RSCJs elect alumna as new superior general

Barbara Dawson will oversee RSCJ in 41 countries, visiting each twice during her term.

The Religieuses du Sacré-Coeur de Jésus convened in Italy last summer for their General Chapter meeting, which included the task of electing a new superior general to lead the order for the next eight years.

“If you told me when I joined that I would end up becoming superior general, I probably would have said that will never, never, never happen,” Barbara Dawson, RSCJ, said. “I’ve always considered myself too much to the left of the group.”

As superior general, Dawson will oversee approximately 2,500 nuns in 41 countries, bringing experience to the job from previous ministries in education, non-profit management, and human rights and immigration law. A San Francisco native and alumna of Convent (’66), Dawson has a B.A. from Lone Mountain College, an M.A. from Stanford and is a member of the bar in both California and Missouri.

“Originally, I thought I would just get some kind of graduate degree and then work in higher education,” Dawson said. “But then I went to law school and it turned out that I liked law. Then I knew that I didn’t want to go back to patrolling college dorm halls.”

After graduating from law school, Dawson worked in immigration law in San Francisco, representing clients for low fees or on a pro bono basis.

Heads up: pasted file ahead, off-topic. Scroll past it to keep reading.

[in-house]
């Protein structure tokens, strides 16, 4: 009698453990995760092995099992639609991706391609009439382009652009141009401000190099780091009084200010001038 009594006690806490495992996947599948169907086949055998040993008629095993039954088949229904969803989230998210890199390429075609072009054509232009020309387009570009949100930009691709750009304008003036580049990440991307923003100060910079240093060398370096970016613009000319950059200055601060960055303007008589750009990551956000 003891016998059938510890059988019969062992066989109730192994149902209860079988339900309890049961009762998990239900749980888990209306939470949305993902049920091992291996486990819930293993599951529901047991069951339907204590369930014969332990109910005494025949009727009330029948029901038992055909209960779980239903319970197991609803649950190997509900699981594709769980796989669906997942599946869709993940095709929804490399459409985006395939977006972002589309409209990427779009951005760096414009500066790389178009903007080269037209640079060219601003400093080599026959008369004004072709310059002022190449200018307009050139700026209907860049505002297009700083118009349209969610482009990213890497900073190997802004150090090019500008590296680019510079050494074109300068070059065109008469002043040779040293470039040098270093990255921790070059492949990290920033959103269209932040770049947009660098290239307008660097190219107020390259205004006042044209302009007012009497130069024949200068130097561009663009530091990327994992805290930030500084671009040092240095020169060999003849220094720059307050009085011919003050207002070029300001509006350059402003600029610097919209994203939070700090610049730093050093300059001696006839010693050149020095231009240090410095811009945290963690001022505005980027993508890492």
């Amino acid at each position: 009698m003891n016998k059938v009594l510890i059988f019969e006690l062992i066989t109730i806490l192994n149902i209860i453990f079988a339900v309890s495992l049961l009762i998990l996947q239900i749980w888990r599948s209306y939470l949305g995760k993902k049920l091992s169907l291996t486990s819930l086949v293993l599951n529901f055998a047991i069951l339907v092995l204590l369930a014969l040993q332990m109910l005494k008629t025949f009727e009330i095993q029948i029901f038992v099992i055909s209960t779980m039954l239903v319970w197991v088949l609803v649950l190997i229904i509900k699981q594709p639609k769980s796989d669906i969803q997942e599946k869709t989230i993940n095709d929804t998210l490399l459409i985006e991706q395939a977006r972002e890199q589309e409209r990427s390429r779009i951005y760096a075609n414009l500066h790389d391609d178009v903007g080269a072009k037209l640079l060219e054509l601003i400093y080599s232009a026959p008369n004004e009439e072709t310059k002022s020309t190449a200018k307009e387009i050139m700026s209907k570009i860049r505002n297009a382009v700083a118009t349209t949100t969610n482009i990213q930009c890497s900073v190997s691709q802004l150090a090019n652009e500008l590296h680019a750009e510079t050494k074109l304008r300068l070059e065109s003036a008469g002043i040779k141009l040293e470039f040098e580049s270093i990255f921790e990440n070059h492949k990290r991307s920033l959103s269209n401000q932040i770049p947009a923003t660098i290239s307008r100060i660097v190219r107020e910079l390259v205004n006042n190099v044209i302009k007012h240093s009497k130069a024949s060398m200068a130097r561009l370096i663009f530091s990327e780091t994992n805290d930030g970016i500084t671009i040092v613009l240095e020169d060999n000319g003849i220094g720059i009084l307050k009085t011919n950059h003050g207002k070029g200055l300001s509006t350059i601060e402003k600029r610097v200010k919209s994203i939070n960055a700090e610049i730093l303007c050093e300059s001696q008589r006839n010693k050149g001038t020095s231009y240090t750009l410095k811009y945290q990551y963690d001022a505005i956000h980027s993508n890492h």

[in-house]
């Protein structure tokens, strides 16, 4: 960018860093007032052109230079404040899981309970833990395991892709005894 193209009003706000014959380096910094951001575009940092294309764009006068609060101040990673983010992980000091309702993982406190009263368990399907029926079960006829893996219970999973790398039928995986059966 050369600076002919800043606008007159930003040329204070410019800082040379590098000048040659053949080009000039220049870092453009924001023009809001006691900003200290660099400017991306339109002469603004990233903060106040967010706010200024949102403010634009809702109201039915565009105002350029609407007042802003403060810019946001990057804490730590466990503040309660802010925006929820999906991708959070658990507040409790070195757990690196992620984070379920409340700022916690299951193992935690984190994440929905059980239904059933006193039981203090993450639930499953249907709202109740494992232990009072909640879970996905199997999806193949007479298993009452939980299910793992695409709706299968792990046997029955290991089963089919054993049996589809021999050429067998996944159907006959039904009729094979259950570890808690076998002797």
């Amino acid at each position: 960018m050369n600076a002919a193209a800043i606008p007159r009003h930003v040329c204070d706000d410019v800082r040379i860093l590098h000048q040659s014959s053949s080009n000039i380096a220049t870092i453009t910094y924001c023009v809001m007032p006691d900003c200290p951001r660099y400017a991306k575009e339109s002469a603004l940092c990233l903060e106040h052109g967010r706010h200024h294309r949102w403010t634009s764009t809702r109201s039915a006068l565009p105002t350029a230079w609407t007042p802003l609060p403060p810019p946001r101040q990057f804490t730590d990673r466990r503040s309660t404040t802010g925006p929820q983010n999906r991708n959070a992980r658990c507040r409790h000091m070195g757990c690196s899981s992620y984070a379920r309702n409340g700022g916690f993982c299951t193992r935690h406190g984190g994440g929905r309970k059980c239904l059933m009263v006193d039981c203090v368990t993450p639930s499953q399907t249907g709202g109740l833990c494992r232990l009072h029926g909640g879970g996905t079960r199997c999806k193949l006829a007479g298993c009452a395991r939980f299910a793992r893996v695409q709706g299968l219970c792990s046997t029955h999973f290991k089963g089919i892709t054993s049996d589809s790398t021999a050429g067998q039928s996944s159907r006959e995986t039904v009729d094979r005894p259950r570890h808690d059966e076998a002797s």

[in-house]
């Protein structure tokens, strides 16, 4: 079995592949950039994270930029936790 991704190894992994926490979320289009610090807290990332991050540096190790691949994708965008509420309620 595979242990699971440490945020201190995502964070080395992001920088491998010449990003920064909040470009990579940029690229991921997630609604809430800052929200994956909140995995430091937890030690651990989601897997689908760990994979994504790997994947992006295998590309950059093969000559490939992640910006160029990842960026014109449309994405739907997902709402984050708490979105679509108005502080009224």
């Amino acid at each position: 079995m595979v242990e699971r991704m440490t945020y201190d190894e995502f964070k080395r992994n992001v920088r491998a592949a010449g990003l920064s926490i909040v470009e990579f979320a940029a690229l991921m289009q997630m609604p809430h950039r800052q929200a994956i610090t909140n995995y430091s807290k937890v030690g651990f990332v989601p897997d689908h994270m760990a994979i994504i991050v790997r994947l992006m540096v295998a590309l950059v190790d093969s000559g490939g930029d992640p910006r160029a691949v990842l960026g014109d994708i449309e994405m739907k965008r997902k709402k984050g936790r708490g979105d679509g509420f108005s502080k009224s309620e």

Before making her final vows, Dawson traveled to Mexico to learn Spanish, and while there became concerned that her work in law did not converge with the life of a nun.

“The legal system is a power system — it’s all about who’s in power and how smart you are,” Dawson said. “Your goal is to win for your client, so there was a point when I thought that maybe being a lawyer wouldn’t work with being a nun.”

After further reflection, time spent running a mental health program, and more work in immigration law, Dawson said she realized that practicing law is like living out the Goals & Criteria everyday — law is intellectual, community-based and demonstrates living with social awareness.

“I think that one of the reasons I was elected [to be superior general] is because I like complex problems and figuring out how to solve them and move them forward,” Dawson said. “I think that comes from being a lawyer.”

Current issues the Religious of the Sacred Heart face are reorganizing the provincial system — a 50-year-old structure that breaks the society into smaller governing bodies — and a redistribution of wealth and resources among the members of the order.

“Most of the people entering our order are coming from the Southern Hemisphere and have different needs than we’ve had to deal with before,” Dawson said. “We have money, but all the money is in the Northern Hemisphere and all the people are in the Southern Hemisphere.”

As superior general, Dawson will work with a diverse team, including nuns from Mexico, India, France and Congo, none of whom all share a common language; through hard work and patience with one another, Dawson hopes to find cohesiveness quickly.

“When I was first entering the order, I thought that becoming a nun was the way that I was going to give myself to something fully and completely,” Dawson said. “Back then, I don’t think I knew what that was, but at least for right now, my path is laid out.”